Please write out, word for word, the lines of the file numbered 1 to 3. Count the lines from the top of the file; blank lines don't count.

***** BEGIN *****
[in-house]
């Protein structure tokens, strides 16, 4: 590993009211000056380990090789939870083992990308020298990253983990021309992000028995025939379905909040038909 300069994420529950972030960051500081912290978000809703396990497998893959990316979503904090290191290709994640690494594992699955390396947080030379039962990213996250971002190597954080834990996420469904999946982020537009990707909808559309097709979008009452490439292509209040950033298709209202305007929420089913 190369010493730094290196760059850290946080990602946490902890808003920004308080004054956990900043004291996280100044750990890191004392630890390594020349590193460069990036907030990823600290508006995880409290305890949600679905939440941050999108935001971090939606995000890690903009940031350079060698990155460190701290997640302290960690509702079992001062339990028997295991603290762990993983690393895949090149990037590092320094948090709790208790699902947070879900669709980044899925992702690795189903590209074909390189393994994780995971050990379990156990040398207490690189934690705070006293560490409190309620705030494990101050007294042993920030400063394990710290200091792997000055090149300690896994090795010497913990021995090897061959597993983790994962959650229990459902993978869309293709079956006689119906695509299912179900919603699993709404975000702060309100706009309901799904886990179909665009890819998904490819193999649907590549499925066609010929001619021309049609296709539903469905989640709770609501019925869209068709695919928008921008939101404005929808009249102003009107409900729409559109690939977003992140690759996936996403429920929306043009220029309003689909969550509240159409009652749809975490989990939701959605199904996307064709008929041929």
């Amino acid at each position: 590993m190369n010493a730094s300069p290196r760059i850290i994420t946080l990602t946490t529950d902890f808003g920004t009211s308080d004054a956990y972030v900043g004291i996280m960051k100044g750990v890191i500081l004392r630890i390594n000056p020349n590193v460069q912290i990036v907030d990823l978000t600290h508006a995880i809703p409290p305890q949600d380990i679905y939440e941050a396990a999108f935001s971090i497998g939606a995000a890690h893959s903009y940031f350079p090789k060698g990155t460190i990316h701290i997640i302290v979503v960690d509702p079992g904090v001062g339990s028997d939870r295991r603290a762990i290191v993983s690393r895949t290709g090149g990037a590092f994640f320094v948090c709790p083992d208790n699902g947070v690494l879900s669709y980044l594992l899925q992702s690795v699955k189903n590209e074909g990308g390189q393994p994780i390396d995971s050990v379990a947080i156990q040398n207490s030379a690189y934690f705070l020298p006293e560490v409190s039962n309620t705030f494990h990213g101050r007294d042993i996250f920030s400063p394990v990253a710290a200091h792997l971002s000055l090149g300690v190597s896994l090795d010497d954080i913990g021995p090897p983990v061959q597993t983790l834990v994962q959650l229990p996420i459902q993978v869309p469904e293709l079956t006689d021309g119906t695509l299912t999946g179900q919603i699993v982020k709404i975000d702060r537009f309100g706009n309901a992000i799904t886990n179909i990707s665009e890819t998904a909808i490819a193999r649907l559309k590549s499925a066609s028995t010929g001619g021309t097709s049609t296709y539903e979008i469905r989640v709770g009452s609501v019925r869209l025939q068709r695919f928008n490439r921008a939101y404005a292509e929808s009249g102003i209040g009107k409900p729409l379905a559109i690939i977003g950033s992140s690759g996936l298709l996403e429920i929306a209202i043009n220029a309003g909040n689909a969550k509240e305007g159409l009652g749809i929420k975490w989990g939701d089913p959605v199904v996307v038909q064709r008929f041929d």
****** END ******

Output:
[in-house]
């Protein structure tokens, strides 16, 4: 590993009211000056380990090789939870083992990308020298990253983990021309992000028995025939379905909040038909 300069994420529950972030960051500081912290978000809703396990497998893959990316979503904090290191290709994640690494594992699955390396947080030379039962990213996250971002190597954080834990996420469904999946982020537009990707909808559309097709979008009452490439292509209040950033298709209202305007929420089913 190369010493730094290196760059850290946080990602946490902890808003920004308080004054956990900043004291996280100044750990890191004392630890390594020349590193460069990036907030990823600290508006995880409290305890949600679905939440941050999108935001971090939606995000890690903009940031350079060698990155460190701290997640302290960690509702079992001062339990028997295991603290762990993983690393895949090149990037590092320094948090709790208790699902947070879900669709980044899925992702690795189903590209074909390189393994994780995971050990379990156990040398207490690189934690705070006293560490409190309620705030494990101050007294042993920030400063394990710290200091792997000055090149300690896994090795010497913990021995090897061959597993983790994962959650229990459902993978869309293709079956006689119906695509299912179900919603699993709404975000702060309100706009309901799904886990179909665009890819998904490819193999649907590549499925066609010929001619021309049609296709539903469905989640709770609501019925869209068709695919928008921008939101404005929808009249102003009107409900729409559109690939977003992140690759996936996403429920929306043009220029309003689909969550509240159409009652749809975490989990939701959605199904996307064709008929041929």
């Amino acid at each position: 590993m190369n010493a730094s300069p290196r760059i850290i994420t946080l990602t946490t529950d902890f808003g920004t009211s308080d004054a956990y972030v900043g004291i996280m960051k100044g750990v890191i500081l004392r630890i390594n000056p020349n590193v460069q912290i990036v907030d990823l978000t600290h508006a995880i809703p409290p305890q949600d380990i679905y939440e941050a396990a999108f935001s971090i497998g939606a995000a890690h893959s903009y940031f350079p090789k060698g990155t460190i990316h701290i997640i302290v979503v960690d509702p079992g904090v001062g339990s028997d939870r295991r603290a762990i290191v993983s690393r895949t290709g090149g990037a590092f994640f320094v948090c709790p083992d208790n699902g947070v690494l879900s669709y980044l594992l899925q992702s690795v699955k189903n590209e074909g990308g390189q393994p994780i390396d995971s050990v379990a947080i156990q040398n207490s030379a690189y934690f705070l020298p006293e560490v409190s039962n309620t705030f494990h990213g101050r007294d042993i996250f920030s400063p394990v990253a710290a200091h792997l971002s000055l090149g300690v190597s896994l090795d010497d954080i913990g021995p090897p983990v061959q597993t983790l834990v994962q959650l229990p996420i459902q993978v869309p469904e293709l079956t006689d021309g119906t695509l299912t999946g179900q919603i699993v982020k709404i975000d702060r537009f309100g706009n309901a992000i799904t886990n179909i990707s665009e890819t998904a909808i490819a193999r649907l559309k590549s499925a066609s028995t010929g001619g021309t097709s049609t296709y539903e979008i469905r989640v709770g009452s609501v019925r869209l025939q068709r695919f928008n490439r921008a939101y404005a292509e929808s009249g102003i209040g009107k409900p729409l379905a559109i690939i977003g950033s992140s690759g996936l298709l996403e429920i929306a209202i043009n220029a309003g909040n689909a969550k509240e305007g159409l009652g749809i929420k975490w989990g939701d089913p959605v199904v996307v038909q064709r008929f041929d």